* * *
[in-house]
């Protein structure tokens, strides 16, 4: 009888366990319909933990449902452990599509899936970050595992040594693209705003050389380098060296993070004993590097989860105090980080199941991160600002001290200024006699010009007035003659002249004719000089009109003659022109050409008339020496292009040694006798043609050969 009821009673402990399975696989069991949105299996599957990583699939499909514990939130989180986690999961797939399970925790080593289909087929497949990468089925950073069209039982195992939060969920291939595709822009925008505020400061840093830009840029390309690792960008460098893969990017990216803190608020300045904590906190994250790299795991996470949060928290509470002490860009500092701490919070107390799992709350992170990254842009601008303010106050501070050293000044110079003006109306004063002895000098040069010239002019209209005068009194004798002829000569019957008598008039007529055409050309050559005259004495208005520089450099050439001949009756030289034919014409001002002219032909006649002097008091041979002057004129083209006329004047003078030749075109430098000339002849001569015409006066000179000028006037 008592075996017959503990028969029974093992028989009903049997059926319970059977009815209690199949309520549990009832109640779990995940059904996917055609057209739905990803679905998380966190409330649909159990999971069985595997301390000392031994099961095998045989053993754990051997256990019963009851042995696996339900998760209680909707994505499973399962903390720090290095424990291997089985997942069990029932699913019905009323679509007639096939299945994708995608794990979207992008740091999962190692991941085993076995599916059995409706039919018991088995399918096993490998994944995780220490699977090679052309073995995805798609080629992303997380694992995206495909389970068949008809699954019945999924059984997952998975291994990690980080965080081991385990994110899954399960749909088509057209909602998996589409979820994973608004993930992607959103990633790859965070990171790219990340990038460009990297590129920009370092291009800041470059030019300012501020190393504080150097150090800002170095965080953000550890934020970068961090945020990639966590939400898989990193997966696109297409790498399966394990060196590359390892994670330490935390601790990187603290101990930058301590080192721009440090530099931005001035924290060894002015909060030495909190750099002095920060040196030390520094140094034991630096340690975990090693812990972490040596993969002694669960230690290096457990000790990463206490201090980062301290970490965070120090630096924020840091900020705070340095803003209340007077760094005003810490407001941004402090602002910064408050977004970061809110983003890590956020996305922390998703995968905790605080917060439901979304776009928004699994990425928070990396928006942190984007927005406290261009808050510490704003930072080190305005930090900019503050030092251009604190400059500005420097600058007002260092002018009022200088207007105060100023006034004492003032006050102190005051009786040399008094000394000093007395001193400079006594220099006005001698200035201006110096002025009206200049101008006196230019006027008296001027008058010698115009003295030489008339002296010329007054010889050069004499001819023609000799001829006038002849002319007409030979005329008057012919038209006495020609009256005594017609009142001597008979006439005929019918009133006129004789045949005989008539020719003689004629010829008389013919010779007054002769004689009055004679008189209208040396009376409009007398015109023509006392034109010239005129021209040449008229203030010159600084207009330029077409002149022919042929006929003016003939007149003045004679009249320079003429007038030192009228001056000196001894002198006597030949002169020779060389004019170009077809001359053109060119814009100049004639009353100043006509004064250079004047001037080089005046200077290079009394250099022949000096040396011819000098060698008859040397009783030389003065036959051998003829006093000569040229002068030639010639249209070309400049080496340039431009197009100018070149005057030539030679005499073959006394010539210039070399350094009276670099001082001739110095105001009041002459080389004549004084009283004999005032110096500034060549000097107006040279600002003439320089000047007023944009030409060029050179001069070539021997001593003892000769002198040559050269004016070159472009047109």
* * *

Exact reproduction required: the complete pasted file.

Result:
[in-house]
């Protein structure tokens, strides 16, 4: 009888366990319909933990449902452990599509899936970050595992040594693209705003050389380098060296993070004993590097989860105090980080199941991160600002001290200024006699010009007035003659002249004719000089009109003659022109050409008339020496292009040694006798043609050969 009821009673402990399975696989069991949105299996599957990583699939499909514990939130989180986690999961797939399970925790080593289909087929497949990468089925950073069209039982195992939060969920291939595709822009925008505020400061840093830009840029390309690792960008460098893969990017990216803190608020300045904590906190994250790299795991996470949060928290509470002490860009500092701490919070107390799992709350992170990254842009601008303010106050501070050293000044110079003006109306004063002895000098040069010239002019209209005068009194004798002829000569019957008598008039007529055409050309050559005259004495208005520089450099050439001949009756030289034919014409001002002219032909006649002097008091041979002057004129083209006329004047003078030749075109430098000339002849001569015409006066000179000028006037 008592075996017959503990028969029974093992028989009903049997059926319970059977009815209690199949309520549990009832109640779990995940059904996917055609057209739905990803679905998380966190409330649909159990999971069985595997301390000392031994099961095998045989053993754990051997256990019963009851042995696996339900998760209680909707994505499973399962903390720090290095424990291997089985997942069990029932699913019905009323679509007639096939299945994708995608794990979207992008740091999962190692991941085993076995599916059995409706039919018991088995399918096993490998994944995780220490699977090679052309073995995805798609080629992303997380694992995206495909389970068949008809699954019945999924059984997952998975291994990690980080965080081991385990994110899954399960749909088509057209909602998996589409979820994973608004993930992607959103990633790859965070990171790219990340990038460009990297590129920009370092291009800041470059030019300012501020190393504080150097150090800002170095965080953000550890934020970068961090945020990639966590939400898989990193997966696109297409790498399966394990060196590359390892994670330490935390601790990187603290101990930058301590080192721009440090530099931005001035924290060894002015909060030495909190750099002095920060040196030390520094140094034991630096340690975990090693812990972490040596993969002694669960230690290096457990000790990463206490201090980062301290970490965070120090630096924020840091900020705070340095803003209340007077760094005003810490407001941004402090602002910064408050977004970061809110983003890590956020996305922390998703995968905790605080917060439901979304776009928004699994990425928070990396928006942190984007927005406290261009808050510490704003930072080190305005930090900019503050030092251009604190400059500005420097600058007002260092002018009022200088207007105060100023006034004492003032006050102190005051009786040399008094000394000093007395001193400079006594220099006005001698200035201006110096002025009206200049101008006196230019006027008296001027008058010698115009003295030489008339002296010329007054010889050069004499001819023609000799001829006038002849002319007409030979005329008057012919038209006495020609009256005594017609009142001597008979006439005929019918009133006129004789045949005989008539020719003689004629010829008389013919010779007054002769004689009055004679008189209208040396009376409009007398015109023509006392034109010239005129021209040449008229203030010159600084207009330029077409002149022919042929006929003016003939007149003045004679009249320079003429007038030192009228001056000196001894002198006597030949002169020779060389004019170009077809001359053109060119814009100049004639009353100043006509004064250079004047001037080089005046200077290079009394250099022949000096040396011819000098060698008859040397009783030389003065036959051998003829006093000569040229002068030639010639249209070309400049080496340039431009197009100018070149005057030539030679005499073959006394010539210039070399350094009276670099001082001739110095105001009041002459080389004549004084009283004999005032110096500034060549000097107006040279600002003439320089000047007023944009030409060029050179001069070539021997001593003892000769002198040559050269004016070159472009047109």